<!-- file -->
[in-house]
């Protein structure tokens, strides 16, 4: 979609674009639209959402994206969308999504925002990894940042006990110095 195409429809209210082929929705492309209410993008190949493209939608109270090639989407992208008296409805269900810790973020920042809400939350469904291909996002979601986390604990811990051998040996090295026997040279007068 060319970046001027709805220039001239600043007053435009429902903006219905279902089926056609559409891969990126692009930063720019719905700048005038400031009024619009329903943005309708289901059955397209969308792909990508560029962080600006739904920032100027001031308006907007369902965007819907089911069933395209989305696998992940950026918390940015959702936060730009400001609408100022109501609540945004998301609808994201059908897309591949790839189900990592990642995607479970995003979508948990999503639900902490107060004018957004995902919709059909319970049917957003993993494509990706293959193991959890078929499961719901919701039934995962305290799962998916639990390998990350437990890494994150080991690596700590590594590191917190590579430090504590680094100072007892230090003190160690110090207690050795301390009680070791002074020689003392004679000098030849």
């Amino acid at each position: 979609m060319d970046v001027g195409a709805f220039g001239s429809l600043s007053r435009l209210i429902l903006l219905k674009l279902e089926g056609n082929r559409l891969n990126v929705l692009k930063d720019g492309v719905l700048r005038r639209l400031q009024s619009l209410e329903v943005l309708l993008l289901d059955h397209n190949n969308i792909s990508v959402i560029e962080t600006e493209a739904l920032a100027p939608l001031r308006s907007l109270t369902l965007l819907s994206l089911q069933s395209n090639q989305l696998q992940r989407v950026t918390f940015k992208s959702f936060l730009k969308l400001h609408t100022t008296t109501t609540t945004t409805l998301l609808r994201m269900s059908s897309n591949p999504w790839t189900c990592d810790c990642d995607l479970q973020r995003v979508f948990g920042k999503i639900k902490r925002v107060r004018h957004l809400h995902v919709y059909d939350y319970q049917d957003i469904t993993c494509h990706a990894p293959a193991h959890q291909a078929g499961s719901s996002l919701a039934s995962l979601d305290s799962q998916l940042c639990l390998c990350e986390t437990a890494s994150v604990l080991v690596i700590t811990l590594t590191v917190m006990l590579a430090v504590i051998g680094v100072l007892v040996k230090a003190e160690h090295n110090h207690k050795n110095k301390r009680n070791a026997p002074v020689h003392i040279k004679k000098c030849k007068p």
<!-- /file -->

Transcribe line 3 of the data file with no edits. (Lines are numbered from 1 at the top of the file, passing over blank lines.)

């Amino acid at each position: 979609m060319d970046v001027g195409a709805f220039g001239s429809l600043s007053r435009l209210i429902l903006l219905k674009l279902e089926g056609n082929r559409l891969n990126v929705l692009k930063d720019g492309v719905l700048r005038r639209l400031q009024s619009l209410e329903v943005l309708l993008l289901d059955h397209n190949n969308i792909s990508v959402i560029e962080t600006e493209a739904l920032a100027p939608l001031r308006s907007l109270t369902l965007l819907s994206l089911q069933s395209n090639q989305l696998q992940r989407v950026t918390f940015k992208s959702f936060l730009k969308l400001h609408t100022t008296t109501t609540t945004t409805l998301l609808r994201m269900s059908s897309n591949p999504w790839t189900c990592d810790c990642d995607l479970q973020r995003v979508f948990g920042k999503i639900k902490r925002v107060r004018h957004l809400h995902v919709y059909d939350y319970q049917d957003i469904t993993c494509h990706a990894p293959a193991h959890q291909a078929g499961s719901s996002l919701a039934s995962l979601d305290s799962q998916l940042c639990l390998c990350e986390t437990a890494s994150v604990l080991v690596i700590t811990l590594t590191v917190m006990l590579a430090v504590i051998g680094v100072l007892v040996k230090a003190e160690h090295n110090h207690k050795n110095k301390r009680n070791a026997p002074v020689h003392i040279k004679k000098c030849k007068p």